Khmer Sticky Rice Cake
Num Ansom or Khmer sticky rice cake is a traditional cake that Cambodian ancient make during big celebrations of the year such as Khmer New Year and Pchum Ben Day (Ancestor Day). During this time, mostly every house in the countryside of Cambodia will make num Ansom as offering to the monks and their ancestors as well as being a special gift for relatives or friends from the city visited them. If you have ever wonder how the Khmer sticky rice cake been make, read further to find out.
Num Ansom or sticky rice cake is make of sticky rice, the filling is made of mung bean and pork. The cake is then wrapped by banana leaves and tie with string.
Num Ansom is consider a traditional cake for Cambodian. From the ancient time, Num Ansom was made in the important annual festivals only. It’s in Pchum Ben and in Khmer New Year. Num Ansom is a cake made of sticky rice with filled of green bean and pork. Normally Num Ansom is eaten alone as cake, the taste is slightly salt, because there is a little salt mixed in the sticky rice and its filled also has been seasoning to the right taste. Some people who like sweet also eat Num Ansom with sugar. But Num Ansom can also be fried and eat with sauce and vegetables. Anyway this way of serving Num Ansom is not widely known by all people.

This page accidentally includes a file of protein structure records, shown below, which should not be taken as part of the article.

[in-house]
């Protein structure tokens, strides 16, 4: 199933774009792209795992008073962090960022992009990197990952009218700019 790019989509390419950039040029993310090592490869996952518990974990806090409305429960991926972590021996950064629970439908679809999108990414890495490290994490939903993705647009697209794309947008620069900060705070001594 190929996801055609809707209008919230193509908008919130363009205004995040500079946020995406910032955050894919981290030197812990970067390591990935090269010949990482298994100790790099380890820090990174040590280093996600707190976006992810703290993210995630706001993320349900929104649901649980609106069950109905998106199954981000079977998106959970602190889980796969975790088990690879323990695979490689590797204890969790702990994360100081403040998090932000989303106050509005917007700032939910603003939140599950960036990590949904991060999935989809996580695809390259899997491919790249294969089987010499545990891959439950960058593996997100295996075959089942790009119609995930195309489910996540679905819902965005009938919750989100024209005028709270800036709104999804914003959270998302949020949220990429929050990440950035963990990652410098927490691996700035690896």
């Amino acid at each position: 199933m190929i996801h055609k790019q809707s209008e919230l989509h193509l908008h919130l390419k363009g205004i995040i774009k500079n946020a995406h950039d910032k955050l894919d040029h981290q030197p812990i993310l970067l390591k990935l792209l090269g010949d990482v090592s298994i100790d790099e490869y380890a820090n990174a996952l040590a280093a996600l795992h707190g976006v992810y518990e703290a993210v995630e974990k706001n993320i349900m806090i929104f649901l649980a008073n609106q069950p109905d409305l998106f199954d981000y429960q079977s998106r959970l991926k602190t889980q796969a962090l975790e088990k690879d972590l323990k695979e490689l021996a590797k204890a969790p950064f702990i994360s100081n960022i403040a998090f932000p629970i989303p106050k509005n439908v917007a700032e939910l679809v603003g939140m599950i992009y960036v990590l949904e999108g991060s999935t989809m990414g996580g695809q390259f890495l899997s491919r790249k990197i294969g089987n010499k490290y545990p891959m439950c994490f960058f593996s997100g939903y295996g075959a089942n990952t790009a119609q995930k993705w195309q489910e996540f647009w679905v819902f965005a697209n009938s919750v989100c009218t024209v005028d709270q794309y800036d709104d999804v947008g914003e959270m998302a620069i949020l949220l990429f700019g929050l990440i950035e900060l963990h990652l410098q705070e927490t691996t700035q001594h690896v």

Pchum Ben Days
Pchum Ben is a Cambodian annual religious festival. It’s celebrated from the 1st to the 15th day of the waxing moon of the 10th Lunar month, Phutrobot (ភទ្របទ). Pchum means ” gathering together” and Ben means ” offering “. Thus Pchum Ben may translated as Gathering together to make offering. For Cambodian Buddhists believe that after dead, people would involving reincarnation. But for the bad karma that people did during the living, their souls would be stored in hell to receive suffering as punishment. It’s believe that the gates of the hell are opened and the ceased may visit their relatives for 15 days. During this time, foods are offering to the monks (cham hanh) everyday in every pagoda, as it’s the way to generate merit that indirectly benefits the ceased.